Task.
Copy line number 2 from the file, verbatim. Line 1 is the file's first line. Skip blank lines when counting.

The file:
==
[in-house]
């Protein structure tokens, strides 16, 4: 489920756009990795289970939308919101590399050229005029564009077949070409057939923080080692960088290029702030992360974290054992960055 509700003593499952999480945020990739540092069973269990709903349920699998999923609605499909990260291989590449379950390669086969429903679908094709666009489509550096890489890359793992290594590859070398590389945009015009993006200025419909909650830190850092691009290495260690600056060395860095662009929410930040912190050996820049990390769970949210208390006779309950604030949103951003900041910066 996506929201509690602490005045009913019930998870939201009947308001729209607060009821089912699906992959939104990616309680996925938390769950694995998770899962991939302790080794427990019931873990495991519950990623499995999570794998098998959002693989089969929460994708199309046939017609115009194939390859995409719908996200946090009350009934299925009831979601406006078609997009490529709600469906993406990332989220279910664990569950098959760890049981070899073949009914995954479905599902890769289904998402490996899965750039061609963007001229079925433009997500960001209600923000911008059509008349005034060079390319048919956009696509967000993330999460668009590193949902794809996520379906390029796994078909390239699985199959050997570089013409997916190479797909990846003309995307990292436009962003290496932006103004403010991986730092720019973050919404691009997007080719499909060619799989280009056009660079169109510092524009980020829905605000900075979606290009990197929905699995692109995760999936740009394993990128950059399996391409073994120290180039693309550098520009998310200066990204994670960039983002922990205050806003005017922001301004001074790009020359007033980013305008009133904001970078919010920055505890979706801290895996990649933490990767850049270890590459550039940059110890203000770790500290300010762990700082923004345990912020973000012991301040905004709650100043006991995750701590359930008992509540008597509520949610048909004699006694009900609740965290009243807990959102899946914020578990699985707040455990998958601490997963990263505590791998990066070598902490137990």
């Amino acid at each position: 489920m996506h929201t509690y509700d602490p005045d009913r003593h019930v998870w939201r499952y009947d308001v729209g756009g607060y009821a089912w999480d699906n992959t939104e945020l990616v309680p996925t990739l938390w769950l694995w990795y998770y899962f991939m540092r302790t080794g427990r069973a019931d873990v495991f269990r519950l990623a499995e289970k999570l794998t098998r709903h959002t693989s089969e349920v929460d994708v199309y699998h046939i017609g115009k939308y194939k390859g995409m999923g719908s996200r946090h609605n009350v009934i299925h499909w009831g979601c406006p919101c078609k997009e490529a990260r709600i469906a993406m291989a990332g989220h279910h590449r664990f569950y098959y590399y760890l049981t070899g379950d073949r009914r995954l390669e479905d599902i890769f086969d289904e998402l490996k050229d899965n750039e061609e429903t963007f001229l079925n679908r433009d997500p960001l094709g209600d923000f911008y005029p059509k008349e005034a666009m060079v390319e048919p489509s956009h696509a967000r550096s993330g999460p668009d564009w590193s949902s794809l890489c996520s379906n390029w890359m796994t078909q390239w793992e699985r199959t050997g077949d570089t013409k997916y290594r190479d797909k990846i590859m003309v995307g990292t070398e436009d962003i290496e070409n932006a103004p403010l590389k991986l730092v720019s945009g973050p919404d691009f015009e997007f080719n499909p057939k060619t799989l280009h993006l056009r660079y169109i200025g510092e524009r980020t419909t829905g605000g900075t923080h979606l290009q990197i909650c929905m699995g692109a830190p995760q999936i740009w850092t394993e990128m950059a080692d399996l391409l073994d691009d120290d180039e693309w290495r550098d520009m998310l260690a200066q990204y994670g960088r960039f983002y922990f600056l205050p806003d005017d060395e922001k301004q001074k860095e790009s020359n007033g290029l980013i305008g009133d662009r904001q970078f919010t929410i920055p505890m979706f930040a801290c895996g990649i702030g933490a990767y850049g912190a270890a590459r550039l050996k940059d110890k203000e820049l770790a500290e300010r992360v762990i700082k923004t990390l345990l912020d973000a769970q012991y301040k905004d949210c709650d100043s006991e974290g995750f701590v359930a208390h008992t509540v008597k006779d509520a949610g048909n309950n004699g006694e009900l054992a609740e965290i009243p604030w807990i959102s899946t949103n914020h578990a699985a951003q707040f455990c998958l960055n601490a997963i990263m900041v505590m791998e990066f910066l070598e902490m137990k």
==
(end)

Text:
């Protein structure tokens, strides 16, 4: 489920756009990795289970939308919101590399050229005029564009077949070409057939923080080692960088290029702030992360974290054992960055 509700003593499952999480945020990739540092069973269990709903349920699998999923609605499909990260291989590449379950390669086969429903679908094709666009489509550096890489890359793992290594590859070398590389945009015009993006200025419909909650830190850092691009290495260690600056060395860095662009929410930040912190050996820049990390769970949210208390006779309950604030949103951003900041910066 996506929201509690602490005045009913019930998870939201009947308001729209607060009821089912699906992959939104990616309680996925938390769950694995998770899962991939302790080794427990019931873990495991519950990623499995999570794998098998959002693989089969929460994708199309046939017609115009194939390859995409719908996200946090009350009934299925009831979601406006078609997009490529709600469906993406990332989220279910664990569950098959760890049981070899073949009914995954479905599902890769289904998402490996899965750039061609963007001229079925433009997500960001209600923000911008059509008349005034060079390319048919956009696509967000993330999460668009590193949902794809996520379906390029796994078909390239699985199959050997570089013409997916190479797909990846003309995307990292436009962003290496932006103004403010991986730092720019973050919404691009997007080719499909060619799989280009056009660079169109510092524009980020829905605000900075979606290009990197929905699995692109995760999936740009394993990128950059399996391409073994120290180039693309550098520009998310200066990204994670960039983002922990205050806003005017922001301004001074790009020359007033980013305008009133904001970078919010920055505890979706801290895996990649933490990767850049270890590459550039940059110890203000770790500290300010762990700082923004345990912020973000012991301040905004709650100043006991995750701590359930008992509540008597509520949610048909004699006694009900609740965290009243807990959102899946914020578990699985707040455990998958601490997963990263505590791998990066070598902490137990």